Suffice it to say, I couldn’t get over the surprising time-travel element, so my reading experience was soured. Then, as if taking us into the 1940s wasn’t enough, I also had to deal with ultimately upsetting time-loop logistics. Because time never really progresses within the loop, the bodies (and arguably the minds) of everyone inside do not age. At the time Jacob arrives on the scene, the “children” have been in that loop for decades. Had the loop not been created, they would’ve all be upwards of 80 years old, just like Abe. (In fact, I’m pretty sure one “kid” said that he was over 100.) But by being in the loop, their development was halted. Early into Jacob’s interactions with them, some of the “children” acknowledge the disparity between their appearance and what their biological age should be, while others continue to act the way their appearance suggests. However, it became increasingly clear to me that absolutely everyone is in the latter group. The best example of this is how one peculiar, Emma, falls for Jacob.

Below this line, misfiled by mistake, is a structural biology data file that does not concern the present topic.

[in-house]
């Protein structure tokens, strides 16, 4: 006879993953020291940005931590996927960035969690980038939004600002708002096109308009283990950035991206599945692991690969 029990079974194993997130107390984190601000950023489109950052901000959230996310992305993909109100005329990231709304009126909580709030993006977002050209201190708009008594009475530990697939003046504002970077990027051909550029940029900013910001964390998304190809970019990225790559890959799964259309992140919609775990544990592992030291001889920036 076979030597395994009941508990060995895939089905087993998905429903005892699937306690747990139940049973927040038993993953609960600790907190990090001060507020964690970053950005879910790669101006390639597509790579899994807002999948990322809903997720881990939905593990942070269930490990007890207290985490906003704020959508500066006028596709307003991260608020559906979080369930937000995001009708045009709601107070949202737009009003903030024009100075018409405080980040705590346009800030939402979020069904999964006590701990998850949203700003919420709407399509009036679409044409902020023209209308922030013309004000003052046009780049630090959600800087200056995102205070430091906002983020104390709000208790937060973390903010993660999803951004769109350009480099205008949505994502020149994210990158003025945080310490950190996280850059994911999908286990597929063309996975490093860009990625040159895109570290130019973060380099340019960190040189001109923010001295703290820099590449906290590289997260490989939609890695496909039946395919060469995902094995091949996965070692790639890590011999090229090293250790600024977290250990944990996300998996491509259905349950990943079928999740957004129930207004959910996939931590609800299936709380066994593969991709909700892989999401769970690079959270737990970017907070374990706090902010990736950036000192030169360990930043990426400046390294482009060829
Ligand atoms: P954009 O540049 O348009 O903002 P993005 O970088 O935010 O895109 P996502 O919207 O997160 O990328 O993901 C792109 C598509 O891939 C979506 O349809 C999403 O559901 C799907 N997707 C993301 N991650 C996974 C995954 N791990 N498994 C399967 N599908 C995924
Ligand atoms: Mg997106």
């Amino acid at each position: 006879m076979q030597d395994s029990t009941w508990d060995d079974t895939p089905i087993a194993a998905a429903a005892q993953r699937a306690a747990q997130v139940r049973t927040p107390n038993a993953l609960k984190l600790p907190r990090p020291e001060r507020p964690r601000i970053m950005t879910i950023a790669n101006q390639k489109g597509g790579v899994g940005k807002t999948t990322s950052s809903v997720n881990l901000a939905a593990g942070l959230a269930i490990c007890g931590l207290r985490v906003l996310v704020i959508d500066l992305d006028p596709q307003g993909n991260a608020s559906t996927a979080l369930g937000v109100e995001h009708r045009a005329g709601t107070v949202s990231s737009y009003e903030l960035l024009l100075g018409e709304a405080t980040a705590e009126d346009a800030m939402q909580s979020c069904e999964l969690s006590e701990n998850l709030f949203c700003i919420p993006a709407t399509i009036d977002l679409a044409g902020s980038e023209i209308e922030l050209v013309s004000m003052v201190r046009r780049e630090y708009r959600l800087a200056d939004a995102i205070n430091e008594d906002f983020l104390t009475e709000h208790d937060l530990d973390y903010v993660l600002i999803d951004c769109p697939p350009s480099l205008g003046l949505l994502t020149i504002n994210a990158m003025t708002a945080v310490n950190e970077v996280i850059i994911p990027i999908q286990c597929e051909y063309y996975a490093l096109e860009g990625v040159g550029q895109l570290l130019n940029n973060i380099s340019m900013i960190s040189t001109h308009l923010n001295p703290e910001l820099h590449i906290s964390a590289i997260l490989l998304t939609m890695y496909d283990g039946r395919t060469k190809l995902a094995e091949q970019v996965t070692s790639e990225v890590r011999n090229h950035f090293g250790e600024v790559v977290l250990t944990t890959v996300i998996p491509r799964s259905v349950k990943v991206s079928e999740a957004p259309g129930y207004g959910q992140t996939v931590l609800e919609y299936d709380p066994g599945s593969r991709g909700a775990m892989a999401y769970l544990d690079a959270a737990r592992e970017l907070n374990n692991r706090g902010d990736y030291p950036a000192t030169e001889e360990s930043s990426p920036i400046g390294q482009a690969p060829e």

This is also the creepiest example because Emma and Abe were an item before he left to join the war effort . . . So what we have here is an 80-something-year-old woman in the body of a teenager falling for the teenaged grandson of her old boyfriend. WHY?! Why does that happen? It makes no sense! It’s like an even squeemier version of Captain America: Civil War, when Cap makes out with that former SHIELD agent who ends up being related to his former squeeze, Peggy. Except at least Steve had already liked that girl (whatever her name is lol) before he found out their creepy connect. Not so with Emma and Jacob! And at no point did I think that their love interest arc evolved beyond “She’s just interested in him because Abe left her and Jacob kinda looks like him.” It offers nothing to the story other than some motivational sexual tension on the off chance that being the ONLY PERSON ON-SITE WITH THE LIFE-SAVING ABILITY TO SEE KILLER MONSTERS wasn’t a good-enough reason for Jacob to want to stick around. Come on.
As those are my main complaints about the book—the remaining being ones that more stick in SH’s craw than mine—I am moving on to movie-specific issues.